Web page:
Tropical South

May, 2004
Regional Report

Turn a Tree into a Trellis

If you have a tree or large shrub that refuses to bloom, or that is expendable, plant your favorite vines to climb up and over it. I would have taken my pomegranate out because it blooms but bears no fruit. But the plumbago was growing up into it and I didn't want to disturb that. Then I added a gold vine. Now I have a fairly neat shrub that is blooming with three kinds of flowers -- blue, orange, and yellow -- with green and brown butterfly-like seedpods as well.

Plant Those New Additions

If you have a lineup of new plants in pots waiting (I always do) to be planted in the ground or in larger containers, get busy and move them. They will do much better and take less watching and watering in this dry weather. Also, use mulch, even over the soil in containers, to conserve moisture.

Replant Gift Mums

Chrysanthemum gift plants can be set out in the garden where they do well as a rule, blooming in both spring and fall each year. If there are several plants in a pot, divide them and put them in sun or partial shade about 12 to 18 inches apart. Keep them pinched back to make them bushy until August. These are reliable and easily multiplied by cuttings. But they still take more watering, pest control, and pinching than they do in cooler climates.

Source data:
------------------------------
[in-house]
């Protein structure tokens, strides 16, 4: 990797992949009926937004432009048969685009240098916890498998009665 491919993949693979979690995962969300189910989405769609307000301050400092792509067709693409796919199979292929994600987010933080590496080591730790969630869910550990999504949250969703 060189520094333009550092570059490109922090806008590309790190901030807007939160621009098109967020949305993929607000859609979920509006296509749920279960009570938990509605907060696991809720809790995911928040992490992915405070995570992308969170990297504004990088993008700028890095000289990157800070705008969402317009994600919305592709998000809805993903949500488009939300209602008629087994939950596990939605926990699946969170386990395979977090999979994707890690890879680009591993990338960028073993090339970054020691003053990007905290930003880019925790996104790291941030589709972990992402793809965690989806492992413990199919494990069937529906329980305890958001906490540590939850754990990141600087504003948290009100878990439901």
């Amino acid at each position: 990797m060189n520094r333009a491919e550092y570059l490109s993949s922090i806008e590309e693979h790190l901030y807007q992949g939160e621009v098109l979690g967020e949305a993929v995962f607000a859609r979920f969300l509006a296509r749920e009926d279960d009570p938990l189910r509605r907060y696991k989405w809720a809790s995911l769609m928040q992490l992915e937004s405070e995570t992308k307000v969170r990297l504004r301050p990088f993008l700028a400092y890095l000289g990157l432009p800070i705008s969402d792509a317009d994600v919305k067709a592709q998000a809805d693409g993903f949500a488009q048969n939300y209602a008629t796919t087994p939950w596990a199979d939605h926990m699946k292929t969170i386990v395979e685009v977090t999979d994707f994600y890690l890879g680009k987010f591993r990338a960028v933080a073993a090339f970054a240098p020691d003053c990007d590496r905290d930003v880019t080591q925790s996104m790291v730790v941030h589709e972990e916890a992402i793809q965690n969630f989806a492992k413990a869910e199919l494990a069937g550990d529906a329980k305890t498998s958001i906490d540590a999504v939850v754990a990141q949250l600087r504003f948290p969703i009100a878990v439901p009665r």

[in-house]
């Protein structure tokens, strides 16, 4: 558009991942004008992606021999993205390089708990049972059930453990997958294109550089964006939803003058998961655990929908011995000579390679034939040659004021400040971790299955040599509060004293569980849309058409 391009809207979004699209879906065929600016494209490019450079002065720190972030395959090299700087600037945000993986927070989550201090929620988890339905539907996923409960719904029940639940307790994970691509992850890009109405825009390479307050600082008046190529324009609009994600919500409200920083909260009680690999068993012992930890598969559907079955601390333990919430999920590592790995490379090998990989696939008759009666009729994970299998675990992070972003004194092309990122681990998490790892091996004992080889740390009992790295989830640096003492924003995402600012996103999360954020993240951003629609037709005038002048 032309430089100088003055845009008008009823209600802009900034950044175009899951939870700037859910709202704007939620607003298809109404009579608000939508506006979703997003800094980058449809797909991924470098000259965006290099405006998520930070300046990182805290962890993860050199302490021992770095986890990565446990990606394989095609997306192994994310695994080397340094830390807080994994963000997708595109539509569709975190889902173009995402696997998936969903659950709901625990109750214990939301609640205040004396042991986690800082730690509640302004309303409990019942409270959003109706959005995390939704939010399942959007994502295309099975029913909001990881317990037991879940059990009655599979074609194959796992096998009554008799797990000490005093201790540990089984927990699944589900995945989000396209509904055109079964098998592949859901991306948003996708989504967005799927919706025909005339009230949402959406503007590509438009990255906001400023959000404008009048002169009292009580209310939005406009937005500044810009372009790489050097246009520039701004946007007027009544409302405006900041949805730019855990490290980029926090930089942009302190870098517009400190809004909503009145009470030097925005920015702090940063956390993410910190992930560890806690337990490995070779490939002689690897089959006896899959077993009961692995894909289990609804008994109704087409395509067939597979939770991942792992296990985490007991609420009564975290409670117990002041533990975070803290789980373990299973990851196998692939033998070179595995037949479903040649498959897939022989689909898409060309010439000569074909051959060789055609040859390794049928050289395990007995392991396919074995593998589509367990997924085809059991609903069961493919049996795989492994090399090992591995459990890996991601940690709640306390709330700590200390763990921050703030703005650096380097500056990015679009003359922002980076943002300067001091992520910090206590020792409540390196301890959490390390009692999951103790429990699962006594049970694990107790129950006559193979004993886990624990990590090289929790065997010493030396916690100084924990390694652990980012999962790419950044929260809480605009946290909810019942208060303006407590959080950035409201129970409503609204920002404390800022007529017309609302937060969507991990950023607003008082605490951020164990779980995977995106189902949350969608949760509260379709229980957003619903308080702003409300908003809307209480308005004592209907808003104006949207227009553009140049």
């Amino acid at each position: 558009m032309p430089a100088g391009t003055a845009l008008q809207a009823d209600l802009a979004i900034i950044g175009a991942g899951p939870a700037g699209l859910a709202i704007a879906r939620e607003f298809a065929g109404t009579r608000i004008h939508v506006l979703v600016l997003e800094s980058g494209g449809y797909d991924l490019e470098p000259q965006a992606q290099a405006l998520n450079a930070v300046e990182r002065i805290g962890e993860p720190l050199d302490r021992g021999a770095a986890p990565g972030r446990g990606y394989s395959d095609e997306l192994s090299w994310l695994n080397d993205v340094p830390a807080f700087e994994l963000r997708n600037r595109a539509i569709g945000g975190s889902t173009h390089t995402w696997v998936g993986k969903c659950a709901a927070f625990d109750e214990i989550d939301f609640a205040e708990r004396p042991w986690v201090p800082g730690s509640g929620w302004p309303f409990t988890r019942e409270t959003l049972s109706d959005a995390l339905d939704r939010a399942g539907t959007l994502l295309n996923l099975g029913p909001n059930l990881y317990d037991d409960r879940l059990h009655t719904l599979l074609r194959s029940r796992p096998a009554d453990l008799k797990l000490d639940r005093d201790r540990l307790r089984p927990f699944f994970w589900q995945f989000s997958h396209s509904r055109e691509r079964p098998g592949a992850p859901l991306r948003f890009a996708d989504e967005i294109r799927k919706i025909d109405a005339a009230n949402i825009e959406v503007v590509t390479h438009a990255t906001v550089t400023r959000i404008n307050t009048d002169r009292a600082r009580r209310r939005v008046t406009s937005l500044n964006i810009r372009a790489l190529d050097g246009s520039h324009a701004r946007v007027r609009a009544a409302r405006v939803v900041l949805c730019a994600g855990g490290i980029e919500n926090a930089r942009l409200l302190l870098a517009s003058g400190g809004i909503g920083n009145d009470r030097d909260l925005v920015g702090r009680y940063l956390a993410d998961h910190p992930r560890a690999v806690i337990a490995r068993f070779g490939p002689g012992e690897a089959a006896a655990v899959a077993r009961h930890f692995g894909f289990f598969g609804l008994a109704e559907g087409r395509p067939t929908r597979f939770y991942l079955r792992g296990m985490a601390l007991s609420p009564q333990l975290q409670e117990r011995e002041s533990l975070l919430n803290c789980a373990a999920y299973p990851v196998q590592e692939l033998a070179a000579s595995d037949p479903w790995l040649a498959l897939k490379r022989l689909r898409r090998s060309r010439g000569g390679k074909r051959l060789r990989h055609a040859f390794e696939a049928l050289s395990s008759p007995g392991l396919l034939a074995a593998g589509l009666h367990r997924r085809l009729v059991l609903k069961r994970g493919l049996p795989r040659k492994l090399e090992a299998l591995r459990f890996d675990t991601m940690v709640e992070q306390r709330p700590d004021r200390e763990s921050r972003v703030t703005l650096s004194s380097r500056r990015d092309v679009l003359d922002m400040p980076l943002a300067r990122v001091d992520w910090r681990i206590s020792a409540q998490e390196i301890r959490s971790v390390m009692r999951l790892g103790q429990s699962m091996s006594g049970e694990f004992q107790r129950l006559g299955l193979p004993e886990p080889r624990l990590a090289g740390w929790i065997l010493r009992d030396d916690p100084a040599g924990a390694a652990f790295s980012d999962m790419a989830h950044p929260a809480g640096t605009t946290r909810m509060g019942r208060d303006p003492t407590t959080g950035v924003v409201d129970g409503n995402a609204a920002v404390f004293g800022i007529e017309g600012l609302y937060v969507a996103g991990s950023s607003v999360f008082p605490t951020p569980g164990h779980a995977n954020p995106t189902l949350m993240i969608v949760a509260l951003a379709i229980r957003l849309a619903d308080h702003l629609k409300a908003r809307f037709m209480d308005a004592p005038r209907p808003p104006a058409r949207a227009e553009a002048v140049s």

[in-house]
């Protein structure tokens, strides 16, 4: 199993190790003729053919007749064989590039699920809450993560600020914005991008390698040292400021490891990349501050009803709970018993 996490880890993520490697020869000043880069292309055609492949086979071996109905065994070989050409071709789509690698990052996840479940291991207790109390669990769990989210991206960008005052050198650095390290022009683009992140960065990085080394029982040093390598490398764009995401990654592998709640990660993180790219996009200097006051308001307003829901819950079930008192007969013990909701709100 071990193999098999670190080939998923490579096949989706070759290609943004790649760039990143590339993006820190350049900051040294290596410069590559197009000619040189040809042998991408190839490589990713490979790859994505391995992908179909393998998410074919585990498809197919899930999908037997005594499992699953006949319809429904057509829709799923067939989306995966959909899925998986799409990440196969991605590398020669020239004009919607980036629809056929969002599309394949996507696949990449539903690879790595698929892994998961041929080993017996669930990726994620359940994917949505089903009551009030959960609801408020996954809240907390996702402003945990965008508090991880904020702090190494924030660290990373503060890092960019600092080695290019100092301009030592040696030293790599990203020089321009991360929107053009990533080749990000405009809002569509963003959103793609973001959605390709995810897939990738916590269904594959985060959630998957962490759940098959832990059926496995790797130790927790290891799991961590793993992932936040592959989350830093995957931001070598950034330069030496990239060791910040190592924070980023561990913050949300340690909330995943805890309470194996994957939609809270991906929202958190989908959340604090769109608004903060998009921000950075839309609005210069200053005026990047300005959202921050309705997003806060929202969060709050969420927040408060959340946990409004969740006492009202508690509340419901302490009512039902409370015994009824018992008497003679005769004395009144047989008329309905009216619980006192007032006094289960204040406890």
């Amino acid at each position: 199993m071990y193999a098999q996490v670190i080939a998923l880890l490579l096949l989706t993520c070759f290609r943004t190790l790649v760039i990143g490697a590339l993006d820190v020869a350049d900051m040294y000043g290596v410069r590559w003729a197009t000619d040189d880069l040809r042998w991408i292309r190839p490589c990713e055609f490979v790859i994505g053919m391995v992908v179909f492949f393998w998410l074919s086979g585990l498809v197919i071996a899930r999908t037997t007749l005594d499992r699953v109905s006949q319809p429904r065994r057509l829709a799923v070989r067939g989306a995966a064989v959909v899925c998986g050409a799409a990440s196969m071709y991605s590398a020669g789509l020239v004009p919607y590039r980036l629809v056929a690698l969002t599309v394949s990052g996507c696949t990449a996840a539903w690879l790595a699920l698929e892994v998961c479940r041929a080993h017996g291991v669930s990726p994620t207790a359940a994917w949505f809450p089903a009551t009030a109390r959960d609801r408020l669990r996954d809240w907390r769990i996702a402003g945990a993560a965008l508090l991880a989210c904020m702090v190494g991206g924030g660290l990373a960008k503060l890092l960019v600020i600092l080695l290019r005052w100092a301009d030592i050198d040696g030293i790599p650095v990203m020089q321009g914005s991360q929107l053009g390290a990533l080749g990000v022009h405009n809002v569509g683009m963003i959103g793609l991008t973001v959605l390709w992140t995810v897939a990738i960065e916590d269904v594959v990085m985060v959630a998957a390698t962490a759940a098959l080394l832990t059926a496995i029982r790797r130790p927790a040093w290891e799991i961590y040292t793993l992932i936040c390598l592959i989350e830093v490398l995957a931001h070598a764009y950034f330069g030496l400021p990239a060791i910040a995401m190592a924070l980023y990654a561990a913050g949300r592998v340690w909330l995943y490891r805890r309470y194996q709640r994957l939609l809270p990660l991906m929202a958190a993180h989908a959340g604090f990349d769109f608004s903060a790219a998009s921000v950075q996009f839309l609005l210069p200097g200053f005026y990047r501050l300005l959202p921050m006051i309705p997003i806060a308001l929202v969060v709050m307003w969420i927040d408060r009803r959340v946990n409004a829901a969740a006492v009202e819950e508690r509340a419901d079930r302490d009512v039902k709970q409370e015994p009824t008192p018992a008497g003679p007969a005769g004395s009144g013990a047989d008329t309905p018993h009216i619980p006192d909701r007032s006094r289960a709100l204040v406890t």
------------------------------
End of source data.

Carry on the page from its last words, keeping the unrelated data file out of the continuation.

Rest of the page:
Water As Needed

This is our driest time of year, and plants are in full growth. So check containers and newly set plants daily or every two days at least. But don't water what is thriving without it, especially trees and shrubs. The only exception might be fruit between the bud and harvest stage when water can make a great difference.

Rip Out and Replace

Remove any of the winter annuals, such as pansies and nasturtiums, whenever they start to look bad. This varies with place and plant, sun and shade, and it is hard for some of us to do, but gardens can look seedy if we don't. The sooner we plant the new annuals, the sooner they will fill in with color.

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